Construction of six new Hamilton schools paused by pandemic

Two additions and other major upgrades potentially affected

News Apr 20, 2020 by Richard Leitner hamiltonnews.com

Ontario’s coronavirus emergency order, which excluded schools from the list of essential construction projects, is halting work on six new Hamilton public schools and planned upgrades to many more existing ones.

Stacey Zucker, associate director of Hamilton-Wentworth District School Board (HWDSB), said the decision to stop all school construction and renovations came after two legal opinions and the Ministry of Education agreed the emergency order doesn’t allow work to continue.

At this time, HWDSB staff isn’t concerned the construction pause will affect targeted opening dates for the five elementary schools and one high school the board is currently building, Zucker told trustees at their April 16 finance and facilities committee meeting.

The Nora Frances Henderson high school on the South Mountain, originally promised for September 2015, and Rockton Elementary School, which is replacing Beverly and Dr. John Seaton schools, are well underway and scheduled to open this September.

Related Content

Spring Valley in Ancaster, the new Greensville and Memorial in Stoney Creek, and the Glen campus school in east Hamilton are targeted for January.

“We do feel right now that the openings are attainable,” Zucker said. “If the pause continues for an extended period of time, then we will have to change those timelines.”

Zucker said other projects facing potential delays include additions to Mount Albion and Collegiate Avenue schools in Stoney Creek, elevators at Ancaster and Sir Allan MacNab high schools, a new sports field at Saltfleet High School, and science labs at Glendale high.

But she said caretakers will still maintain schools as long as work meets exemptions in the emergency order.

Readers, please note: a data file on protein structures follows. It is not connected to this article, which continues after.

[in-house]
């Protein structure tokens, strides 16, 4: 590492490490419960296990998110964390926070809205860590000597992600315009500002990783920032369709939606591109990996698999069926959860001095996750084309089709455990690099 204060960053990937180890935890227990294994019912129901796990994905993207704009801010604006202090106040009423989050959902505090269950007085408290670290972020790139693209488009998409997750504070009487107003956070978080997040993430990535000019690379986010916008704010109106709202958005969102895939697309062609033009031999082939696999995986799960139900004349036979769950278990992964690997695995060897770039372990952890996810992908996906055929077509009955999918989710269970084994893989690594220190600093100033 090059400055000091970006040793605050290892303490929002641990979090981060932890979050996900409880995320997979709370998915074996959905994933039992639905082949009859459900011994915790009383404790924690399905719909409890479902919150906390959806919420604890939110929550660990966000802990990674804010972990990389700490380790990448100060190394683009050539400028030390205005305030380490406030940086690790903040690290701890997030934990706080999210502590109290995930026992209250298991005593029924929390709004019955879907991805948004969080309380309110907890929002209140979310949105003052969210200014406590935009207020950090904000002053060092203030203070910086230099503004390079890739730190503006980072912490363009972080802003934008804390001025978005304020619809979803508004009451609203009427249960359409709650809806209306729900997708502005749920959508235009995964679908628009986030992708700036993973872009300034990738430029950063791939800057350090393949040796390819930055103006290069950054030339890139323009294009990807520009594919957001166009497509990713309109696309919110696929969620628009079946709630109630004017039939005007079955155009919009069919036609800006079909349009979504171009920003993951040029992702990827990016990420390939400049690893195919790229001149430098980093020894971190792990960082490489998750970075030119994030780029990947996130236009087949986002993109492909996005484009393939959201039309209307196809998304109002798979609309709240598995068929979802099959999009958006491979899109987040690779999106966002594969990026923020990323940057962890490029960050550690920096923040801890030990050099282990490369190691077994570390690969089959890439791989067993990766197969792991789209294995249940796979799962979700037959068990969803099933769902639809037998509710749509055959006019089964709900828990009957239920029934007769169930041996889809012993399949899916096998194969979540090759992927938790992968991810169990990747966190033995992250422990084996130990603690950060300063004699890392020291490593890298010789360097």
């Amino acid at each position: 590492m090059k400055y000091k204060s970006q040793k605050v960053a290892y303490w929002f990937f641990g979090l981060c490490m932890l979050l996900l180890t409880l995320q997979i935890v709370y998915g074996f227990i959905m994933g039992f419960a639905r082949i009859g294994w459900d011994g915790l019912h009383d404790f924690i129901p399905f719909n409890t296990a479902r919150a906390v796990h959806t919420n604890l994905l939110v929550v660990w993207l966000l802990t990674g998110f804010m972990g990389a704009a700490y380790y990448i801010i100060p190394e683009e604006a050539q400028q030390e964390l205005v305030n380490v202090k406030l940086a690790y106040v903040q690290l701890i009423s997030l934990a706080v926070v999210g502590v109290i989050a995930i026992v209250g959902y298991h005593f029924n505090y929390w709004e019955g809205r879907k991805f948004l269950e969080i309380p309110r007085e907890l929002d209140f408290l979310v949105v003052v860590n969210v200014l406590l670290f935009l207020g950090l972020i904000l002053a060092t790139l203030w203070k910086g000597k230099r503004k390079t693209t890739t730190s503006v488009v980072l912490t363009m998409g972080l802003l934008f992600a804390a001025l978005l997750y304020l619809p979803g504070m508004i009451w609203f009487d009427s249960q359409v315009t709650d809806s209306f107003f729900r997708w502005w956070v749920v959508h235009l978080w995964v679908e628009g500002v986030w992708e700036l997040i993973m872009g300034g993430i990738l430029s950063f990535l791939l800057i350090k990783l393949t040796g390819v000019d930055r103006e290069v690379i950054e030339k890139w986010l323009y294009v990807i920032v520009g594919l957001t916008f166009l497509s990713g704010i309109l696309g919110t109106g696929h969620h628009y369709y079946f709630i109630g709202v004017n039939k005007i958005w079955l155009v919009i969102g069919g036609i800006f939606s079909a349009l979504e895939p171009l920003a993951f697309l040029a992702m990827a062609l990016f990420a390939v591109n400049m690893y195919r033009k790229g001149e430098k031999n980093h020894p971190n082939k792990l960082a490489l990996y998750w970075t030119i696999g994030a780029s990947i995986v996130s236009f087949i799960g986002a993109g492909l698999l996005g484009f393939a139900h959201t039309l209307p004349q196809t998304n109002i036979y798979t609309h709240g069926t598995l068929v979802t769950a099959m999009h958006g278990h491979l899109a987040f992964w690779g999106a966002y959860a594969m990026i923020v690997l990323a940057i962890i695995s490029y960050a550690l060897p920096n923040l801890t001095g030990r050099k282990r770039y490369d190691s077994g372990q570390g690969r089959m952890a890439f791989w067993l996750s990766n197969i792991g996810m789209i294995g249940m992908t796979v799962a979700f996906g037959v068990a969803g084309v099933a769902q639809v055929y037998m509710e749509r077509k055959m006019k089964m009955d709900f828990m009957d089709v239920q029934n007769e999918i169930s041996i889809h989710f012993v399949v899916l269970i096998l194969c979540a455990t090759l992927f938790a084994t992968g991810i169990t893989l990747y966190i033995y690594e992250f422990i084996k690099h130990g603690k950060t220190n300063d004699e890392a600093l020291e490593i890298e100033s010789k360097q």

“We are allowed to continue maintenance for safety reasons,” she said.

HWDSB chair Alex Johnstone said afterwards school communities affected by the construction pause will be informed shortly, with a more detailed update planned for May on whether projects are still on target.

Among the legal issues the board is exploring, if the order is extended, is: what are the effects on contractors' timeline obligations and their extra costs for revising subcontractor schedules and removing or securing heavy equipment and materials, she said.

“There’s a whole domino impact,” Johnstone said. “We want to plan for all scenarios so that we’re prepared for all scenarios.”

Education director Manny Figueiredo said the board may also face additional costs if the emergency order continues, including for staffing at holding schools that were set to close.

Ancaster students who will attend Spring Valley are presently bused to the former Queen’s Rangers in Copetown, for instance, while Beverly and Seaton were due to close at the end of June.

But Figueiredo said at least none of the schools is in a high-growth area requiring the board to find portable classrooms and get municipal site-plan approvals to put them in place.

“We do have a holding place for everyone.”